As Americans struggle to cope with the devastating economic impact of the COVID-19 pandemic, the Consumer Financial Protection Bureau (CFPB) and the Federal Deposit Insurance Corporation (FDIC) took steps to weaken critically important consumer protections from high-cost, payday loans.
The CFPB issued a new final payday loan rule earlier this month that effectively guts the 2017 Payday Rule. The new rule specifically rolls back important underwriting provisions which required lenders to establish the borrower’s ability to repay the loan according to the lender’s terms. This ability to repay standard is critical to protecting consumers from an endless, destructive debt cycle.
“The CFPB is empowering predatory lenders at a time when it should be focused on its mission, to protect consumers in the financial marketplace,” said CFA Legislative Director and General Counsel Rachel Weintraub. “Payday loans already disproportionately harm the financially vulnerable. To prioritize the payday loan industry over American consumers and their families during a financial crisis is not only cruel, but a failure to fulfill [the CFPB’s] mission,” she added.
“By disproportionately locating storefronts in majority Black and Latino neighborhoods, predatory payday lenders systemically target communities of color further exacerbating the racial wealth gap,” said Rachel Gittleman, CFA Financial Services Outreach Manager. Black Americans are 105% more likely than other races and ethnicities to take out payday loans, according to the Pew Charitable Trusts. According to a 2017 FDIC study, 17% of Black households were unbanked and 30% were underbanked, meaning they had a bank account but still used alternative financial services like payday loans, compared with 3% and 14% respectively of white households. “Payday lenders prey on un- and underbanked Americans by offering short-term loans developed to trap borrowers in a debilitating cycle of debt,” Gittleman said.
Payday loans, which often carry an annual interest rate of over 400%, trap consumers in a cycle of debt. The CFPB itself found that a majority of short-term payday loan victims are typically trapped in at least 10 loans in a row — paying far more in fees than they receive in credit.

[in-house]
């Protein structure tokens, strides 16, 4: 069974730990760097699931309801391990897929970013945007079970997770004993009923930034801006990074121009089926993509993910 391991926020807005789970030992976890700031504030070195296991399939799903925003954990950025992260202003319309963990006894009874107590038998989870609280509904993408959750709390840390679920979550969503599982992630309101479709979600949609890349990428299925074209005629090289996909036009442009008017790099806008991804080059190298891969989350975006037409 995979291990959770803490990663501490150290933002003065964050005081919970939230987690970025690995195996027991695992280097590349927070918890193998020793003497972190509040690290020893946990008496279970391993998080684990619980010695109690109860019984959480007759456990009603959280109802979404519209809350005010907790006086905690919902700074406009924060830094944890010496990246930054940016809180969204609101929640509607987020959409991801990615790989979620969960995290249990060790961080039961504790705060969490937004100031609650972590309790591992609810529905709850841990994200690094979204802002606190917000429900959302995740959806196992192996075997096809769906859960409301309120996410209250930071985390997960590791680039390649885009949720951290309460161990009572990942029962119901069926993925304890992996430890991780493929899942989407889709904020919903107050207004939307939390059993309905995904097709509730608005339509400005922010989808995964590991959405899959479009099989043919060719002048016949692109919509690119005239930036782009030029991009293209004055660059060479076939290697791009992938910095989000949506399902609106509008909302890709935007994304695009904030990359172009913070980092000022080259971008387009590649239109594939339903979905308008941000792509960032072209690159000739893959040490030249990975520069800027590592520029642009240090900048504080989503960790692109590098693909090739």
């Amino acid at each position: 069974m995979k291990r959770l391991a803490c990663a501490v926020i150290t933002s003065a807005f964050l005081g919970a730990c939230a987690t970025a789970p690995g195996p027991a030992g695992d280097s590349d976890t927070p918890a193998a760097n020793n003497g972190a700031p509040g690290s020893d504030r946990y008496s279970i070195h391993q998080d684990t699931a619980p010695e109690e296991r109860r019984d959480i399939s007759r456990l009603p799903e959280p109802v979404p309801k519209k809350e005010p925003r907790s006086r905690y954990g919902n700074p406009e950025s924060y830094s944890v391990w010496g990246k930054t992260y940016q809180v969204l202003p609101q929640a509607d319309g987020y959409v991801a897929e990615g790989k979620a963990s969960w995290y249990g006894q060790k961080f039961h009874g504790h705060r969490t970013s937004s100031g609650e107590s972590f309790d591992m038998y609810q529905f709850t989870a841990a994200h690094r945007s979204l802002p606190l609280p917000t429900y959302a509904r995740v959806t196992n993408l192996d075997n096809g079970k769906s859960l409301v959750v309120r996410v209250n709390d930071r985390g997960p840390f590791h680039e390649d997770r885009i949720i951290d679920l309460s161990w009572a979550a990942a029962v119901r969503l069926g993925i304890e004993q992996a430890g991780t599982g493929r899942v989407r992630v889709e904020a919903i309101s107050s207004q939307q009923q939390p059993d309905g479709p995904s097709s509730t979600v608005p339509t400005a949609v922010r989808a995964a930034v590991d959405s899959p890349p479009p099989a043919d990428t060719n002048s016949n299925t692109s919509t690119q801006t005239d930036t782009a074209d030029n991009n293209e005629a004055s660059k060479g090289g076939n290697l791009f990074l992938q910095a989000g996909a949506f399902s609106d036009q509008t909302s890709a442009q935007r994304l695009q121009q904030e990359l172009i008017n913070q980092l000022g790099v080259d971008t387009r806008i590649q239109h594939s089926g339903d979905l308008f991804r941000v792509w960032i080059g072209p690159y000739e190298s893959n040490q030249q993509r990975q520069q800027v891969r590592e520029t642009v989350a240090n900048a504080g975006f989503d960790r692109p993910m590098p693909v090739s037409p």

Meanwhile, the FDIC finalized a rule last month that will encourage high-cost, non-bank lenders to launder their loans through banks in order to offer triple-digit interest loans in states with usury laws. The Office of the Comptroller of the Currency (OCC) had finalized a similar rule a month earlier, but most banks participating in rent-a-bank schemes are FDIC supervised. CFA joined numerous other consumer groups, civil rights organizations, faith groups, and small businesses to condemn the rules in a comment letter earlier this year.
“The FDIC’s rule will facilitate the spread of predatory, high-cost lenders, and promote the evasion of state usury laws,” Weintraub said.
These rules allow banks, which are generally exempt from state rate caps, to sell, assign, or transfer a loan to non-bank lenders and deem that the interest rates permissible by the bank remain permissible after the transfer. Although 45 states and the District of Columbia have imposed interest rate caps on many types of small loans, high-cost lenders take advantage of the bank exemption by entering into rent-a-bank schemes where they launder their loans through these banks to charge exorbitant interest rates, well above state usury rates.
“States have seen the financial wreckage caused by predatory lenders that target the financially distressed and leave them in a devastating cycle of debt,” Gittleman said. “Consequently, states have enacted interest rate caps, which have proven to be the most effective way to protect consumers from unaffordable loans. The FDIC joins the OCC in paving the way for predatory lenders to circumvent state rate caps in the midst of a financial crisis, when they should be protecting consumers rather than enabling rent-a-bank schemes,” she added.
“In the absence of regulatory oversight, Congress must act to protect consumers from high-cost lending schemes,” Weintraub stated. “Rates on high-cost credit should be capped at 36% during the remainder of the COVID-19 emergency and its financial aftermath. Following a temporary fix, Congress must pass H.R. 5050/S. 2833, the Veterans and Consumers Fair Credit Act, to permanently cap interest rates at 36% for all consumers,” she concluded.